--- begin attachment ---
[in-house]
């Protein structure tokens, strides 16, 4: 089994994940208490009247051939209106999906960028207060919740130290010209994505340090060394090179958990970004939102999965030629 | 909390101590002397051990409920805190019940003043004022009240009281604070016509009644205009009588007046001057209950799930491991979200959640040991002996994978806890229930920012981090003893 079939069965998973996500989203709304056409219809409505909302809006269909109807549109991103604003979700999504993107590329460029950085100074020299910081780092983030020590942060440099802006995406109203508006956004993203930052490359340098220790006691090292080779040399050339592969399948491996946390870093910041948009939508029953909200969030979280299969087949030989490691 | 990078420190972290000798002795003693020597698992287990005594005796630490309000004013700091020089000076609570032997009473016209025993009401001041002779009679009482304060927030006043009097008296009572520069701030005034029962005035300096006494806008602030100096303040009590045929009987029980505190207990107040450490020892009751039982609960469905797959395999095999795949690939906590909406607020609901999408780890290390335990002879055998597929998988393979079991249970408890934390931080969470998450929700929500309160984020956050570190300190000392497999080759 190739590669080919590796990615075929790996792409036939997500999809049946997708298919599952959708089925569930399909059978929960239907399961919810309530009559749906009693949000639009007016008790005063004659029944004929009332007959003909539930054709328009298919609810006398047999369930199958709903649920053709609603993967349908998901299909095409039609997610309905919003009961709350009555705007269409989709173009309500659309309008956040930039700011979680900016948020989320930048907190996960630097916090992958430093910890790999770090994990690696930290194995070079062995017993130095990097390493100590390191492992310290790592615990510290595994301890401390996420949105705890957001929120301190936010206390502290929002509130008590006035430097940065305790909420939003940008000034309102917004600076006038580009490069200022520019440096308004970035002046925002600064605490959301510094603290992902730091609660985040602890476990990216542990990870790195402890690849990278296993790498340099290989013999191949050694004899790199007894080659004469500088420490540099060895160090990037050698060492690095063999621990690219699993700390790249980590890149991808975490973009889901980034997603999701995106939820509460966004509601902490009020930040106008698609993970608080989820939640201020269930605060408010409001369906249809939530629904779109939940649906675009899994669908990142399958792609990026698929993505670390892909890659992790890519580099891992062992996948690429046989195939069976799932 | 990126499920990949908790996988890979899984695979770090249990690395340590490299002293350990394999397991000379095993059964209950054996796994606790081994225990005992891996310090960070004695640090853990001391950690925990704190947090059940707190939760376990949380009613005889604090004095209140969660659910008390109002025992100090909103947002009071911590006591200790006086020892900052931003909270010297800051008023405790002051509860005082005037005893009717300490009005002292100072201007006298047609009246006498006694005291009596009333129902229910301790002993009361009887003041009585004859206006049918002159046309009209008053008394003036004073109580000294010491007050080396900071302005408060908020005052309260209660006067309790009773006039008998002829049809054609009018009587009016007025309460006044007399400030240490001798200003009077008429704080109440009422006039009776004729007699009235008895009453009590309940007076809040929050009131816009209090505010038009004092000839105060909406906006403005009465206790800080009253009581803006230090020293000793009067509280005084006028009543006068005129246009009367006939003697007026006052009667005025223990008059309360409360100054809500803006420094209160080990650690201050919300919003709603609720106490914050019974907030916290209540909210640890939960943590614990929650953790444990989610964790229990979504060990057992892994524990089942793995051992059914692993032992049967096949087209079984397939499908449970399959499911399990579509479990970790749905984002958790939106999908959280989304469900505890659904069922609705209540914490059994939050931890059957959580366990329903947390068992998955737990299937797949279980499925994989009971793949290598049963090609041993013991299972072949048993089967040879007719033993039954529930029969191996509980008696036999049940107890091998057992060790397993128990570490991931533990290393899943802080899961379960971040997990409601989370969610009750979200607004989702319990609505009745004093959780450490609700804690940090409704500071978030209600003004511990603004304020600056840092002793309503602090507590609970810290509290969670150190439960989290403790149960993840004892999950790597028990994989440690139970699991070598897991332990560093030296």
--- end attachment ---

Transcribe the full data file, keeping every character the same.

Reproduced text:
[in-house]
């Protein structure tokens, strides 16, 4: 089994994940208490009247051939209106999906960028207060919740130290010209994505340090060394090179958990970004939102999965030629 | 909390101590002397051990409920805190019940003043004022009240009281604070016509009644205009009588007046001057209950799930491991979200959640040991002996994978806890229930920012981090003893 079939069965998973996500989203709304056409219809409505909302809006269909109807549109991103604003979700999504993107590329460029950085100074020299910081780092983030020590942060440099802006995406109203508006956004993203930052490359340098220790006691090292080779040399050339592969399948491996946390870093910041948009939508029953909200969030979280299969087949030989490691 | 990078420190972290000798002795003693020597698992287990005594005796630490309000004013700091020089000076609570032997009473016209025993009401001041002779009679009482304060927030006043009097008296009572520069701030005034029962005035300096006494806008602030100096303040009590045929009987029980505190207990107040450490020892009751039982609960469905797959395999095999795949690939906590909406607020609901999408780890290390335990002879055998597929998988393979079991249970408890934390931080969470998450929700929500309160984020956050570190300190000392497999080759 190739590669080919590796990615075929790996792409036939997500999809049946997708298919599952959708089925569930399909059978929960239907399961919810309530009559749906009693949000639009007016008790005063004659029944004929009332007959003909539930054709328009298919609810006398047999369930199958709903649920053709609603993967349908998901299909095409039609997610309905919003009961709350009555705007269409989709173009309500659309309008956040930039700011979680900016948020989320930048907190996960630097916090992958430093910890790999770090994990690696930290194995070079062995017993130095990097390493100590390191492992310290790592615990510290595994301890401390996420949105705890957001929120301190936010206390502290929002509130008590006035430097940065305790909420939003940008000034309102917004600076006038580009490069200022520019440096308004970035002046925002600064605490959301510094603290992902730091609660985040602890476990990216542990990870790195402890690849990278296993790498340099290989013999191949050694004899790199007894080659004469500088420490540099060895160090990037050698060492690095063999621990690219699993700390790249980590890149991808975490973009889901980034997603999701995106939820509460966004509601902490009020930040106008698609993970608080989820939640201020269930605060408010409001369906249809939530629904779109939940649906675009899994669908990142399958792609990026698929993505670390892909890659992790890519580099891992062992996948690429046989195939069976799932 | 990126499920990949908790996988890979899984695979770090249990690395340590490299002293350990394999397991000379095993059964209950054996796994606790081994225990005992891996310090960070004695640090853990001391950690925990704190947090059940707190939760376990949380009613005889604090004095209140969660659910008390109002025992100090909103947002009071911590006591200790006086020892900052931003909270010297800051008023405790002051509860005082005037005893009717300490009005002292100072201007006298047609009246006498006694005291009596009333129902229910301790002993009361009887003041009585004859206006049918002159046309009209008053008394003036004073109580000294010491007050080396900071302005408060908020005052309260209660006067309790009773006039008998002829049809054609009018009587009016007025309460006044007399400030240490001798200003009077008429704080109440009422006039009776004729007699009235008895009453009590309940007076809040929050009131816009209090505010038009004092000839105060909406906006403005009465206790800080009253009581803006230090020293000793009067509280005084006028009543006068005129246009009367006939003697007026006052009667005025223990008059309360409360100054809500803006420094209160080990650690201050919300919003709603609720106490914050019974907030916290209540909210640890939960943590614990929650953790444990989610964790229990979504060990057992892994524990089942793995051992059914692993032992049967096949087209079984397939499908449970399959499911399990579509479990970790749905984002958790939106999908959280989304469900505890659904069922609705209540914490059994939050931890059957959580366990329903947390068992998955737990299937797949279980499925994989009971793949290598049963090609041993013991299972072949048993089967040879007719033993039954529930029969191996509980008696036999049940107890091998057992060790397993128990570490991931533990290393899943802080899961379960971040997990409601989370969610009750979200607004989702319990609505009745004093959780450490609700804690940090409704500071978030209600003004511990603004304020600056840092002793309503602090507590609970810290509290969670150190439960989290403790149960993840004892999950790597028990994989440690139970699991070598897991332990560093030296």